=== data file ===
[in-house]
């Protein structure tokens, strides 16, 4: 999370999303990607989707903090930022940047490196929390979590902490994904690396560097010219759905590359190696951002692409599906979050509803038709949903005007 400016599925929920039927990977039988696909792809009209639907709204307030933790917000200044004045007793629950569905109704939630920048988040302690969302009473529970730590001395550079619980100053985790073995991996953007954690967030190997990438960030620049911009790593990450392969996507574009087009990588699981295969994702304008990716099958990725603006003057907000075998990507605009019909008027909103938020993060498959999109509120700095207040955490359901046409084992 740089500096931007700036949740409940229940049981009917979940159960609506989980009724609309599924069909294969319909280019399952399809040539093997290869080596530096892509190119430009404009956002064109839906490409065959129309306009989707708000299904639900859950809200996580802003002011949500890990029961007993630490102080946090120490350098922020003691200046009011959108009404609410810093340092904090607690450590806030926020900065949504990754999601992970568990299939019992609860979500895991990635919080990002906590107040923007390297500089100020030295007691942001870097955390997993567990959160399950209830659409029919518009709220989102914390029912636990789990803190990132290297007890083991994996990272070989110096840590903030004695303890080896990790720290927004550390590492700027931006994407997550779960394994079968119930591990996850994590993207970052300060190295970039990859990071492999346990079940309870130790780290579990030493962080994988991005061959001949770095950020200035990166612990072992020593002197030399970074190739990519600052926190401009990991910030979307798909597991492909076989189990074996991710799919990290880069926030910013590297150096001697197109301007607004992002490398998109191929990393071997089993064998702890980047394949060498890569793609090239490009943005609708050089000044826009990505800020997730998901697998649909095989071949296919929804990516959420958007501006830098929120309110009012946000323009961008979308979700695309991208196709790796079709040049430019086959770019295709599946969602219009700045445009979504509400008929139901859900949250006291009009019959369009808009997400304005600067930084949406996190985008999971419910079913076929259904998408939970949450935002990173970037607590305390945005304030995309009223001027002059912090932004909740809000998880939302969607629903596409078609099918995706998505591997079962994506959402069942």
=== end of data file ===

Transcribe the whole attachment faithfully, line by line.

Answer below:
[in-house]
């Protein structure tokens, strides 16, 4: 999370999303990607989707903090930022940047490196929390979590902490994904690396560097010219759905590359190696951002692409599906979050509803038709949903005007 400016599925929920039927990977039988696909792809009209639907709204307030933790917000200044004045007793629950569905109704939630920048988040302690969302009473529970730590001395550079619980100053985790073995991996953007954690967030190997990438960030620049911009790593990450392969996507574009087009990588699981295969994702304008990716099958990725603006003057907000075998990507605009019909008027909103938020993060498959999109509120700095207040955490359901046409084992 740089500096931007700036949740409940229940049981009917979940159960609506989980009724609309599924069909294969319909280019399952399809040539093997290869080596530096892509190119430009404009956002064109839906490409065959129309306009989707708000299904639900859950809200996580802003002011949500890990029961007993630490102080946090120490350098922020003691200046009011959108009404609410810093340092904090607690450590806030926020900065949504990754999601992970568990299939019992609860979500895991990635919080990002906590107040923007390297500089100020030295007691942001870097955390997993567990959160399950209830659409029919518009709220989102914390029912636990789990803190990132290297007890083991994996990272070989110096840590903030004695303890080896990790720290927004550390590492700027931006994407997550779960394994079968119930591990996850994590993207970052300060190295970039990859990071492999346990079940309870130790780290579990030493962080994988991005061959001949770095950020200035990166612990072992020593002197030399970074190739990519600052926190401009990991910030979307798909597991492909076989189990074996991710799919990290880069926030910013590297150096001697197109301007607004992002490398998109191929990393071997089993064998702890980047394949060498890569793609090239490009943005609708050089000044826009990505800020997730998901697998649909095989071949296919929804990516959420958007501006830098929120309110009012946000323009961008979308979700695309991208196709790796079709040049430019086959770019295709599946969602219009700045445009979504509400008929139901859900949250006291009009019959369009808009997400304005600067930084949406996190985008999971419910079913076929259904998408939970949450935002990173970037607590305390945005304030995309009223001027002059912090932004909740809000998880939302969607629903596409078609099918995706998505591997079962994506959402069942």